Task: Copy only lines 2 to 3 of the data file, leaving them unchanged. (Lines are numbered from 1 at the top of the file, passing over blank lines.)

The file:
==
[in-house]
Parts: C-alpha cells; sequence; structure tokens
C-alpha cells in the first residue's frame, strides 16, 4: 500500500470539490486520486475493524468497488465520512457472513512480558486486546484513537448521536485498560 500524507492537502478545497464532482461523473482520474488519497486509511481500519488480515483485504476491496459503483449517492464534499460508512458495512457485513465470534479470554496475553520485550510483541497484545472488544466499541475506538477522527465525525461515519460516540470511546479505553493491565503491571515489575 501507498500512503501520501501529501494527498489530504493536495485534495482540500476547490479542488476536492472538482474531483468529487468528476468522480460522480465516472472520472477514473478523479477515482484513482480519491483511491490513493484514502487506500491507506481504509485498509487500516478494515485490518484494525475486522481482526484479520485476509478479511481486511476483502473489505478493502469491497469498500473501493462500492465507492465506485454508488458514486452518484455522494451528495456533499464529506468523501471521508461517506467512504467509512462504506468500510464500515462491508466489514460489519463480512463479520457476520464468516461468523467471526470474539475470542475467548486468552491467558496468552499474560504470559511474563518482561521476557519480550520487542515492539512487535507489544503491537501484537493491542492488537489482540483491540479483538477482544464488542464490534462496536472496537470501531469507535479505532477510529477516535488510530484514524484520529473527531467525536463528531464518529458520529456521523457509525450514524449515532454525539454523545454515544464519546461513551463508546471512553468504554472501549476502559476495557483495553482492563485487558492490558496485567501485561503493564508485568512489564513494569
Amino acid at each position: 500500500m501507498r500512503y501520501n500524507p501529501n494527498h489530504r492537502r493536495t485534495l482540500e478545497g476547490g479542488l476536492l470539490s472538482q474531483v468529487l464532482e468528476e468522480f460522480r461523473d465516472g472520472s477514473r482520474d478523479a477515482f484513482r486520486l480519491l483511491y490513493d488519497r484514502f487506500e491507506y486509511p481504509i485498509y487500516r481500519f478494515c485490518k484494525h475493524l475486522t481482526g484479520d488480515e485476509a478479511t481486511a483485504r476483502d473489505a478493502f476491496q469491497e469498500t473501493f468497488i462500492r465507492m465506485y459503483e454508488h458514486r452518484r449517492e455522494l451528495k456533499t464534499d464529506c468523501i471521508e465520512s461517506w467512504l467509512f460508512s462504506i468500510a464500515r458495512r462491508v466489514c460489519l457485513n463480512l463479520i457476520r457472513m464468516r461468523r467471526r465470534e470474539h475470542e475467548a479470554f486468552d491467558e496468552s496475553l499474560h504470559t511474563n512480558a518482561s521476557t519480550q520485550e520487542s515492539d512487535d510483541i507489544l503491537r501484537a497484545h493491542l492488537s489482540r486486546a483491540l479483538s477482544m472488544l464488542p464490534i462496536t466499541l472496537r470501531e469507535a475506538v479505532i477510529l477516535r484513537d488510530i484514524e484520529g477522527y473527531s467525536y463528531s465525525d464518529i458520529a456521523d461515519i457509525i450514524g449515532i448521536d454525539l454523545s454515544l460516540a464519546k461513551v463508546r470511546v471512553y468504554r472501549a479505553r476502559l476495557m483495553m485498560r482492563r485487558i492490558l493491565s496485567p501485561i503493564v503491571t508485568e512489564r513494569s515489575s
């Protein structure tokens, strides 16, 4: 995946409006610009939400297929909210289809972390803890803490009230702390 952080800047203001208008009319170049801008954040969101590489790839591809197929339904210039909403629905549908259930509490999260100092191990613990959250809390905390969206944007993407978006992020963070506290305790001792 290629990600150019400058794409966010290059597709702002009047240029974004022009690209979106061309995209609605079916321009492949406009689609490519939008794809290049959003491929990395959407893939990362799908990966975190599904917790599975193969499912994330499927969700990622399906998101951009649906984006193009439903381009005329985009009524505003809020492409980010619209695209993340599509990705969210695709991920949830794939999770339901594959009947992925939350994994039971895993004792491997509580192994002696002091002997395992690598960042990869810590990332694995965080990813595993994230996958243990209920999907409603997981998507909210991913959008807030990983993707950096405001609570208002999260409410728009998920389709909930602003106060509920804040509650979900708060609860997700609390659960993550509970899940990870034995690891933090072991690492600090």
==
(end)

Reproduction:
Parts: C-alpha cells; sequence; structure tokens
C-alpha cells in the first residue's frame, strides 16, 4: 500500500470539490486520486475493524468497488465520512457472513512480558486486546484513537448521536485498560 500524507492537502478545497464532482461523473482520474488519497486509511481500519488480515483485504476491496459503483449517492464534499460508512458495512457485513465470534479470554496475553520485550510483541497484545472488544466499541475506538477522527465525525461515519460516540470511546479505553493491565503491571515489575 501507498500512503501520501501529501494527498489530504493536495485534495482540500476547490479542488476536492472538482474531483468529487468528476468522480460522480465516472472520472477514473478523479477515482484513482480519491483511491490513493484514502487506500491507506481504509485498509487500516478494515485490518484494525475486522481482526484479520485476509478479511481486511476483502473489505478493502469491497469498500473501493462500492465507492465506485454508488458514486452518484455522494451528495456533499464529506468523501471521508461517506467512504467509512462504506468500510464500515462491508466489514460489519463480512463479520457476520464468516461468523467471526470474539475470542475467548486468552491467558496468552499474560504470559511474563518482561521476557519480550520487542515492539512487535507489544503491537501484537493491542492488537489482540483491540479483538477482544464488542464490534462496536472496537470501531469507535479505532477510529477516535488510530484514524484520529473527531467525536463528531464518529458520529456521523457509525450514524449515532454525539454523545454515544464519546461513551463508546471512553468504554472501549476502559476495557483495553482492563485487558492490558496485567501485561503493564508485568512489564513494569